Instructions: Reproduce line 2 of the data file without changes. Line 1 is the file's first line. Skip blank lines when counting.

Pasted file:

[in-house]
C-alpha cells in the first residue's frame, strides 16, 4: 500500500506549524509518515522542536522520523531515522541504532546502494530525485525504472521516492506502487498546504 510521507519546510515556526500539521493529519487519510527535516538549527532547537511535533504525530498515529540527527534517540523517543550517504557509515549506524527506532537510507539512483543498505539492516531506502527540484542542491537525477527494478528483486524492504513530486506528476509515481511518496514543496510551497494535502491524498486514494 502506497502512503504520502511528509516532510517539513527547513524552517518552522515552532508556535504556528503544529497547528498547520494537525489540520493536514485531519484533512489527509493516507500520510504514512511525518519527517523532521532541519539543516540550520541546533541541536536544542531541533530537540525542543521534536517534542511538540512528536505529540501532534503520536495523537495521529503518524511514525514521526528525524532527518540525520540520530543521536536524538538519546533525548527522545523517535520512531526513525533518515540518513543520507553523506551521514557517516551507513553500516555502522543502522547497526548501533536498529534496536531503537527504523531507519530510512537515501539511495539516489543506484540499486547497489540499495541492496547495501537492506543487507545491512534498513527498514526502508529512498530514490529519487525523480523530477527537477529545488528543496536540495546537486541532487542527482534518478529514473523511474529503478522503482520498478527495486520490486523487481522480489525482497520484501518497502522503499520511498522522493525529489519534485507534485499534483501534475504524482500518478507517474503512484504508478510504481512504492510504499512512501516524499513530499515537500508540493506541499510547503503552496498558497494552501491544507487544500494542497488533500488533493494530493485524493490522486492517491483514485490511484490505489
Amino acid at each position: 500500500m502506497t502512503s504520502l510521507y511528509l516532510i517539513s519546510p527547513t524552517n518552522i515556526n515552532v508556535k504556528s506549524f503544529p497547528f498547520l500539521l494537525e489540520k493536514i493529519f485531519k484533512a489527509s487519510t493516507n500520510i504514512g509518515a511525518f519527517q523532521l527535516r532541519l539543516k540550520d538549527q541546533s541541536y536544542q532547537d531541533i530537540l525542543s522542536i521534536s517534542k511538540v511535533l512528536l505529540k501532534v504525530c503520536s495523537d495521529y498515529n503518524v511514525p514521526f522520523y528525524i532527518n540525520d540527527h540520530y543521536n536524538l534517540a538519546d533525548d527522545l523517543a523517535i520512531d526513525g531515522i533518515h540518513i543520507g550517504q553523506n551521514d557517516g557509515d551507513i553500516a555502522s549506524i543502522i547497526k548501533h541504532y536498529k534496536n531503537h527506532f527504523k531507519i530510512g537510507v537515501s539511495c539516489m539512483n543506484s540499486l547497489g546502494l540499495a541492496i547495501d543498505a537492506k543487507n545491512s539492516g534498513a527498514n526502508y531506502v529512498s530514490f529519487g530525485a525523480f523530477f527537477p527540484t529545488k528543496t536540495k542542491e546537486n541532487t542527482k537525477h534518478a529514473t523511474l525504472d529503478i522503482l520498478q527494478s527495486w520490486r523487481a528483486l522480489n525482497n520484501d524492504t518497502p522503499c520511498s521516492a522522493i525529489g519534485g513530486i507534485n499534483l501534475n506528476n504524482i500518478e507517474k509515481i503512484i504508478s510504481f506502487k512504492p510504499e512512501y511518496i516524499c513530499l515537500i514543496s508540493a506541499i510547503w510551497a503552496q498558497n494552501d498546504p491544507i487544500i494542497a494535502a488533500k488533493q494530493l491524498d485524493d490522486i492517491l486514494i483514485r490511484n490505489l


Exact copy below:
C-alpha cells in the first residue's frame, strides 16, 4: 500500500506549524509518515522542536522520523531515522541504532546502494530525485525504472521516492506502487498546504 510521507519546510515556526500539521493529519487519510527535516538549527532547537511535533504525530498515529540527527534517540523517543550517504557509515549506524527506532537510507539512483543498505539492516531506502527540484542542491537525477527494478528483486524492504513530486506528476509515481511518496514543496510551497494535502491524498486514494 502506497502512503504520502511528509516532510517539513527547513524552517518552522515552532508556535504556528503544529497547528498547520494537525489540520493536514485531519484533512489527509493516507500520510504514512511525518519527517523532521532541519539543516540550520541546533541541536536544542531541533530537540525542543521534536517534542511538540512528536505529540501532534503520536495523537495521529503518524511514525514521526528525524532527518540525520540520530543521536536524538538519546533525548527522545523517535520512531526513525533518515540518513543520507553523506551521514557517516551507513553500516555502522543502522547497526548501533536498529534496536531503537527504523531507519530510512537515501539511495539516489543506484540499486547497489540499495541492496547495501537492506543487507545491512534498513527498514526502508529512498530514490529519487525523480523530477527537477529545488528543496536540495546537486541532487542527482534518478529514473523511474529503478522503482520498478527495486520490486523487481522480489525482497520484501518497502522503499520511498522522493525529489519534485507534485499534483501534475504524482500518478507517474503512484504508478510504481512504492510504499512512501516524499513530499515537500508540493506541499510547503503552496498558497494552501491544507487544500494542497488533500488533493494530493485524493490522486492517491483514485490511484490505489